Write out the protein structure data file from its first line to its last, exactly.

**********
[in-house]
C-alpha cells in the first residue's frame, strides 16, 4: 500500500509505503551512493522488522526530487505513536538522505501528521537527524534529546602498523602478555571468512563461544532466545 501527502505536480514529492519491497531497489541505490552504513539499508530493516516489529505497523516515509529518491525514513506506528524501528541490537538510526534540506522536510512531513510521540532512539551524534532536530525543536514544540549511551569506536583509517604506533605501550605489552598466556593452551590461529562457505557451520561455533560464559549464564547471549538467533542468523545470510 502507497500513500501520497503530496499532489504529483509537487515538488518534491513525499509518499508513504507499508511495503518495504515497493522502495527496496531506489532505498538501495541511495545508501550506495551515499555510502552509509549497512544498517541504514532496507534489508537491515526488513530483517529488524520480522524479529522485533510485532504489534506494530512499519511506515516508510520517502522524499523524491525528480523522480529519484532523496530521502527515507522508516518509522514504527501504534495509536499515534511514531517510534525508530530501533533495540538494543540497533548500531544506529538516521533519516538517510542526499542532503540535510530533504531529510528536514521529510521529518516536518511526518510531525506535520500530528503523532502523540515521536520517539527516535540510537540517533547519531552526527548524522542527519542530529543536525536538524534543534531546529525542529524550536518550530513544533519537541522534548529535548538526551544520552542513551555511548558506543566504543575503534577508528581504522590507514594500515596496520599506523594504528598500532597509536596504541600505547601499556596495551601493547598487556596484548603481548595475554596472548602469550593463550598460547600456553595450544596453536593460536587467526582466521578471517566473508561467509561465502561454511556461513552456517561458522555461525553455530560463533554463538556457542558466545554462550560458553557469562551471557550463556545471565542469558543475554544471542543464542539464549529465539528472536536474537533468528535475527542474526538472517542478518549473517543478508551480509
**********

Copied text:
[in-house]
C-alpha cells in the first residue's frame, strides 16, 4: 500500500509505503551512493522488522526530487505513536538522505501528521537527524534529546602498523602478555571468512563461544532466545 501527502505536480514529492519491497531497489541505490552504513539499508530493516516489529505497523516515509529518491525514513506506528524501528541490537538510526534540506522536510512531513510521540532512539551524534532536530525543536514544540549511551569506536583509517604506533605501550605489552598466556593452551590461529562457505557451520561455533560464559549464564547471549538467533542468523545470510 502507497500513500501520497503530496499532489504529483509537487515538488518534491513525499509518499508513504507499508511495503518495504515497493522502495527496496531506489532505498538501495541511495545508501550506495551515499555510502552509509549497512544498517541504514532496507534489508537491515526488513530483517529488524520480522524479529522485533510485532504489534506494530512499519511506515516508510520517502522524499523524491525528480523522480529519484532523496530521502527515507522508516518509522514504527501504534495509536499515534511514531517510534525508530530501533533495540538494543540497533548500531544506529538516521533519516538517510542526499542532503540535510530533504531529510528536514521529510521529518516536518511526518510531525506535520500530528503523532502523540515521536520517539527516535540510537540517533547519531552526527548524522542527519542530529543536525536538524534543534531546529525542529524550536518550530513544533519537541522534548529535548538526551544520552542513551555511548558506543566504543575503534577508528581504522590507514594500515596496520599506523594504528598500532597509536596504541600505547601499556596495551601493547598487556596484548603481548595475554596472548602469550593463550598460547600456553595450544596453536593460536587467526582466521578471517566473508561467509561465502561454511556461513552456517561458522555461525553455530560463533554463538556457542558466545554462550560458553557469562551471557550463556545471565542469558543475554544471542543464542539464549529465539528472536536474537533468528535475527542474526538472517542478518549473517543478508551480509